From Mark Oehlert: "The whole idea is reputation-based currency. Instead of money, your ability to move through society is based on an aggregate score of how people regard you and your actions." Well, fine. But, see, here's the thing. Why do we want to assess reputation as an aggregate? My reputation is worthless (trust me on this) among a set of basketball aficionados. but (presumably) it's a bit better among online educators. My 'reputation' (properly so-called) is not an aggregate property, but rather a relation between you and me. Which makes a mash of any misplaced idea to create a 'reputation currency'. Mark Oehlert, e-Clippings, June 11, 2009 [Link] [Tags: none] [Comment]

Got PubMed? Pubget Searches and Delivers Scientific PDFs
I have mixed feelings about PubGet. On the one hand, it's really nice to see such a smooth service allowing researchers to access open access articles smoothly and without fuss. But it also allows you to select your institution and add your institutional library subscriptions to the search. This, of course, is a feature that's useless to people who are not a part of an institution with library subscriptions. Can such a public-private journal search work? Well, yess, so long as the money doesn't start affecting search results. And what are the chances of that? Via Open Access News. Kevin Davies, Bio-IT World, June 11, 2009 [Link] [Tags: , , ] [Comment]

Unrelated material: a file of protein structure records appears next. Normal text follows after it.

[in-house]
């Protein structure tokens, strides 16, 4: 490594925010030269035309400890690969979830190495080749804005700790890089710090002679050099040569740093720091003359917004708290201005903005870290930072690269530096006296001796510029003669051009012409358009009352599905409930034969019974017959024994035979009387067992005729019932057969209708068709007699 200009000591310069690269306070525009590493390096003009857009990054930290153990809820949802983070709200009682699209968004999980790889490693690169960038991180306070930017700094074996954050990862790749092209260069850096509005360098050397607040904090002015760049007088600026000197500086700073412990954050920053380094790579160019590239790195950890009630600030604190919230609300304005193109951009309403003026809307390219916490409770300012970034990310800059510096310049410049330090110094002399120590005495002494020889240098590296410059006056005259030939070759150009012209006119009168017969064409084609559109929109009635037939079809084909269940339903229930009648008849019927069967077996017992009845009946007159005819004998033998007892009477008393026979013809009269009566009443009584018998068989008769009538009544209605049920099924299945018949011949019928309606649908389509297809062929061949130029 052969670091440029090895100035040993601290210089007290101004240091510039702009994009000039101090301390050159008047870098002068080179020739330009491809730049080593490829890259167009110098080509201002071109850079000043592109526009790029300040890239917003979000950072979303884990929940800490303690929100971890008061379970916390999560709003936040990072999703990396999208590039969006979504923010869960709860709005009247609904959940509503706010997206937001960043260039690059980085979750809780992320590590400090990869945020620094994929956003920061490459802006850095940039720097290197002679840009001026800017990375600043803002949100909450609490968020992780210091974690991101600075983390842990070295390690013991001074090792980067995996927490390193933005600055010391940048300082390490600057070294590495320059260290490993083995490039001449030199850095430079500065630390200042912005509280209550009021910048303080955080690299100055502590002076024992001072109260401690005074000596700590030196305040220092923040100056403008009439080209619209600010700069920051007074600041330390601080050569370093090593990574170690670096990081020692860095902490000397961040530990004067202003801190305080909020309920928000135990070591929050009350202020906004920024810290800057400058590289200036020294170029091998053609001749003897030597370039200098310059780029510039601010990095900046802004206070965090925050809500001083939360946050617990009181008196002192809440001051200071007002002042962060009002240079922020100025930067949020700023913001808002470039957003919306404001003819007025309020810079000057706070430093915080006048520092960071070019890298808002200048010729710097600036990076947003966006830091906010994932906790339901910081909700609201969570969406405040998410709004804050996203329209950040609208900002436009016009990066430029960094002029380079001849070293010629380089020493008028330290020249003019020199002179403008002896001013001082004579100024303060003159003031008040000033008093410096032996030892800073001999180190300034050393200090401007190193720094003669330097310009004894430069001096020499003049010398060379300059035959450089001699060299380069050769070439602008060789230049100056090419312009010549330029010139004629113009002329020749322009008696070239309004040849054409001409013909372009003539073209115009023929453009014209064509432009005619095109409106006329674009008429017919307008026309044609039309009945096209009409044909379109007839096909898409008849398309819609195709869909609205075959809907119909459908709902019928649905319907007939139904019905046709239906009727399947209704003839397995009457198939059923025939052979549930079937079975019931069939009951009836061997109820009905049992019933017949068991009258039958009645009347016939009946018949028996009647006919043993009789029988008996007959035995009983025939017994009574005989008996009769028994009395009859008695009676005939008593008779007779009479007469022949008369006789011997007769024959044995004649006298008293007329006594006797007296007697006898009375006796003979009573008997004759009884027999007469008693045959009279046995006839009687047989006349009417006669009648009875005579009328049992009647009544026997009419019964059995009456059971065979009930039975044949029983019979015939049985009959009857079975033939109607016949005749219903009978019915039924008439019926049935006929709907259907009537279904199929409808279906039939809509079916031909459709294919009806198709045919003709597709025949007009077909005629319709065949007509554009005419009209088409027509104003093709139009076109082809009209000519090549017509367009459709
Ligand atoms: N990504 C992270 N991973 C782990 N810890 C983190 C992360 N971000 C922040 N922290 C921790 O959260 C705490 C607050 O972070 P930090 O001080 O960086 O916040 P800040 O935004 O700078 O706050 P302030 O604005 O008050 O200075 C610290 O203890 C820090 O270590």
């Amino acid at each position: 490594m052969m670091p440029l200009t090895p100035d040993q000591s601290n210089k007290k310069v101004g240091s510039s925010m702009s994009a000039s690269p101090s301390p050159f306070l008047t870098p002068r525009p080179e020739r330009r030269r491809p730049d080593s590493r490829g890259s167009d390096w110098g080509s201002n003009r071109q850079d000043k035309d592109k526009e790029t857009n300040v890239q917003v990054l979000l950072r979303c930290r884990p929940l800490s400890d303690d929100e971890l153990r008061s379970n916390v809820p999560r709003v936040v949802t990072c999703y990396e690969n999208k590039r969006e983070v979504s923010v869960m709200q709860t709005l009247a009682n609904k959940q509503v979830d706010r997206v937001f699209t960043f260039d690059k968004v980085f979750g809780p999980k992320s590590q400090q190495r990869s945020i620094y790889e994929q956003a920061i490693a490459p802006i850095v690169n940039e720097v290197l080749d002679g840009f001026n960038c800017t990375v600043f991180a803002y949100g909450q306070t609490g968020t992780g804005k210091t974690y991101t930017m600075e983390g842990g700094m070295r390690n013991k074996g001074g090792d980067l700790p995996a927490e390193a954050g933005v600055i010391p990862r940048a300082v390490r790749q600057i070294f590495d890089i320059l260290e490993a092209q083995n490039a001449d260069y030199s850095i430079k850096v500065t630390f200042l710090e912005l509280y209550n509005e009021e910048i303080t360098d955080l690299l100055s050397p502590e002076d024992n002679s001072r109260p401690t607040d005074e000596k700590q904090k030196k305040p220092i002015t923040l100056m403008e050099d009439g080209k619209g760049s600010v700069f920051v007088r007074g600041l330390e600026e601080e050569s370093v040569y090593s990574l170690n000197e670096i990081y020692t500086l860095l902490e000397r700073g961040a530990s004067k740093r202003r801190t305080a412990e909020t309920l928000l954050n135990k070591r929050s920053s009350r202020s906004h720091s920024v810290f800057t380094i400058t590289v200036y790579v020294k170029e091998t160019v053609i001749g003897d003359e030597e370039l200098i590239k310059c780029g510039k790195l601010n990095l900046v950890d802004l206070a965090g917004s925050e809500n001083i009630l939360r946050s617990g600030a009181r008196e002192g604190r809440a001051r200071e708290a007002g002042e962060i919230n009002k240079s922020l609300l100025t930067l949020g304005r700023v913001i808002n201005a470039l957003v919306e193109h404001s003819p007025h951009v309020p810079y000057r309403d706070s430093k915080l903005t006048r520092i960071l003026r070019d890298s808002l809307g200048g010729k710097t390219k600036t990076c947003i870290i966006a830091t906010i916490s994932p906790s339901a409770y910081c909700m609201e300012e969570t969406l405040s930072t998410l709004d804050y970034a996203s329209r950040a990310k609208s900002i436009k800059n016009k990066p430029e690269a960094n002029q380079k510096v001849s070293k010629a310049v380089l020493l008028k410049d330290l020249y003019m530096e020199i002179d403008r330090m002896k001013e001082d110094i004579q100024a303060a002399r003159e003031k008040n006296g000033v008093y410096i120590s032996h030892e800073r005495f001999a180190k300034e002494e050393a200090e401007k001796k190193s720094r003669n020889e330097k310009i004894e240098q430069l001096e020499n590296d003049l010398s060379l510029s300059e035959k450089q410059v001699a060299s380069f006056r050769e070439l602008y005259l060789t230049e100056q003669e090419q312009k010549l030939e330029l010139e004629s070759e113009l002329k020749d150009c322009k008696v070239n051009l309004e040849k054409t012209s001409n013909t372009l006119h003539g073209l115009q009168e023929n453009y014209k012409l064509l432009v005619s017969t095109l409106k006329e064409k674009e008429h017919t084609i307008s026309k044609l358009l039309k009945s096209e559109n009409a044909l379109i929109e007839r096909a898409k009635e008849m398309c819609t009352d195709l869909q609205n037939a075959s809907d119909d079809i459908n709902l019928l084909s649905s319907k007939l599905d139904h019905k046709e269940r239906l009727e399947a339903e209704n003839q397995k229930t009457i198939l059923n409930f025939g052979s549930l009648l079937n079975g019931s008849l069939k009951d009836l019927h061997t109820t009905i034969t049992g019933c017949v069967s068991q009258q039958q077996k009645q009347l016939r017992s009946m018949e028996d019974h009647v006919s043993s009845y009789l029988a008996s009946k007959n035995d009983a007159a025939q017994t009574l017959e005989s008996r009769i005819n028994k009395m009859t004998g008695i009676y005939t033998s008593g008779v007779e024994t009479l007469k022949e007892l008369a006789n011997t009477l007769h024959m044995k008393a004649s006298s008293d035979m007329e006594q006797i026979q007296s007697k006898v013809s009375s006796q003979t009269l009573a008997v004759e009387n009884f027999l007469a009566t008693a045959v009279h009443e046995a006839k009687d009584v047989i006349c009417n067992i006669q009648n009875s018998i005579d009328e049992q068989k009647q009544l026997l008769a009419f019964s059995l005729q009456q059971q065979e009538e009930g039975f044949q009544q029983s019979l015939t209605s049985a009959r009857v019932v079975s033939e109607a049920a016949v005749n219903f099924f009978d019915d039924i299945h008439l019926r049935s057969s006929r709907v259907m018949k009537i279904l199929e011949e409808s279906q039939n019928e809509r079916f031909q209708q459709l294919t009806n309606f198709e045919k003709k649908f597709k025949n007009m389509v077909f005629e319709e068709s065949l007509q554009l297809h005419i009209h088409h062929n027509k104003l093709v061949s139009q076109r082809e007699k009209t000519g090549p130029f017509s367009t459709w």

Using the Twitter REST API
If Representational State Transfer (REST) is a big mystery to you, have a look at this article. In particular, be sure to paste the URLs they give you (like this one) and have a look. The principle demonstrated in the article is the use of variables in the URL to request different XML and Atom representations of Twitter status updates. The concept is no more complex than that. Even if you don't follow all of the details, this article should at least demystify REST for you. Brian M. Carey, IBM developerWorks, June 11, 2009 [Link] [Tags: , , , ] [Comment]

CCK08-Connectivism: Networked Student...The Movie
I linked to this video in the Connectivism course last year, but I don't appear to have even listed it here. This post makes up for that. The link is to a video of the common craft variety that outlines the theory of connectivism. From the same site: Google Wave, networked learning and PLEs. Wendy Drexler, Teach Web 2.0, June 11, 2009 [Link] [Tags: , , , ] [Comment]

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Copyright 2008 Stephen Downes